Fruit Flies

Fruit Flies

Fruit Flies

Drosophila melanogaster is a species of small fly. Adults are 3 to 4 mm long, may have red eyes, though some are dark eyed, and a tan thorax. The abdomen is black on top, gray underneath. Fruit flies can appear to be brown or tan in color. Populations tend to build during the summer, becoming very abundant at harvest time. Indoors, fruit flies are frequently active at all times of the year. Fruit flies eat ripened fruit and vegetables and fermenting products.


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Like other fly species, fruit flies experience a four-stage life cycle —beginning as eggs, they undergo larval and pupal stages before emerging as adults. The early life stages span approximately a few days and fruit flies can complete their development in as little as one week in ideal temperature conditions. Adult fruit flies can live up to 30 days.

The common fruit fly is known for its ability to reproduce rapidly. The common fruit fly is a useful specimen in scientific research. The rapid life cycle allows researchers to study the effects of an experiment over a number of generations. Mutations are also common and easily followed in this fly species. Fruit flies have only four pairs of chromosomes: three autosomal pairs and one pair that determines sex. The entire compact genome of the common fruit fly was sequenced in 1998.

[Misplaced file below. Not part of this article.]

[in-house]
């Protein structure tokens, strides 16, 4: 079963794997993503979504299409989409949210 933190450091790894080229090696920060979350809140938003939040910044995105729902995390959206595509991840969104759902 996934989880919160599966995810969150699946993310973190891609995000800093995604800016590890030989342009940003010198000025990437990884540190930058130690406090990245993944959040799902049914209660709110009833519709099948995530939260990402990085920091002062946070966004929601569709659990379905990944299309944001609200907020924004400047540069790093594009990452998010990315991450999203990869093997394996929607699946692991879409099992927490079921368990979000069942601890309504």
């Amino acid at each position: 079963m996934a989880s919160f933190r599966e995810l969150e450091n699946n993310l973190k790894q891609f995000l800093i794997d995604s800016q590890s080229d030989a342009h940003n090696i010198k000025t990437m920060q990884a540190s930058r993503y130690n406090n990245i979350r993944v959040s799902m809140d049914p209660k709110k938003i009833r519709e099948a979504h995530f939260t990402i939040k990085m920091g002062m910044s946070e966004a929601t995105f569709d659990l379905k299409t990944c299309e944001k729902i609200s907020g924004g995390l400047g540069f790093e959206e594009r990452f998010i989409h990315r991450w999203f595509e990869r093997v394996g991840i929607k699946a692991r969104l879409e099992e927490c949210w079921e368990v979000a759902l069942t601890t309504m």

• The first step in order to get rid of Fruit Flies in the kitchen or elsewhere is to have proper sanitation. It is critical to eliminate any breeding sources.
  • Clean garbage cans and dumpsters. They should have tight lids.
  • Ripened fruit should be eaten or refrigerated.
  • Get rid of any extra moisture with proper drainage.
  • Use screens on building openings.
  • Re-grout tiles in bathrooms and kitchens; this will prevent any water leakage in the walls and possible fruit fly breeding sources.

Look first for fruit fly sources in areas where vegetables or fruits are stored outside refrigeration. Also look for fruit fly sources in garbage cans, under appliances, and recycling bins. Even a little spilled juice behind an appliance can contribute to their breeding. When searching for fruit fly breeding sources, remember that the larva can only survive in decaying organic matter that is moist. All stages of a fruit fly infestations depend on organic debris to complete the fruit fly cycle. Whenever possible, food and materials on which fruit flies can lay their eggs must be removed.

Killing adult fruit flies will reduce infestation, but elimination of fruit fly breeding areas is necessary for good management.

Fruit Flies are not the only small fly that you may see in your kitchen area. If you see a small type of fly or gnat type of fly, it may not be coming from the drains. They could be coming from various sources like rotten fruit, garbage, or other damp organic matter. Also, Fruit Fly Traps would not work for other small flies such as Drain Flies, Phorid Flies, or Sphaerocerid Flies.

Pesticide treatments are not the best long-term solution. Although insecticides can kill adult fruit flies, they do not kill the eggs. Thorough cleaning and removal of their breeding source are the key to breaking the life cycle and eliminating a fruit fly infestation.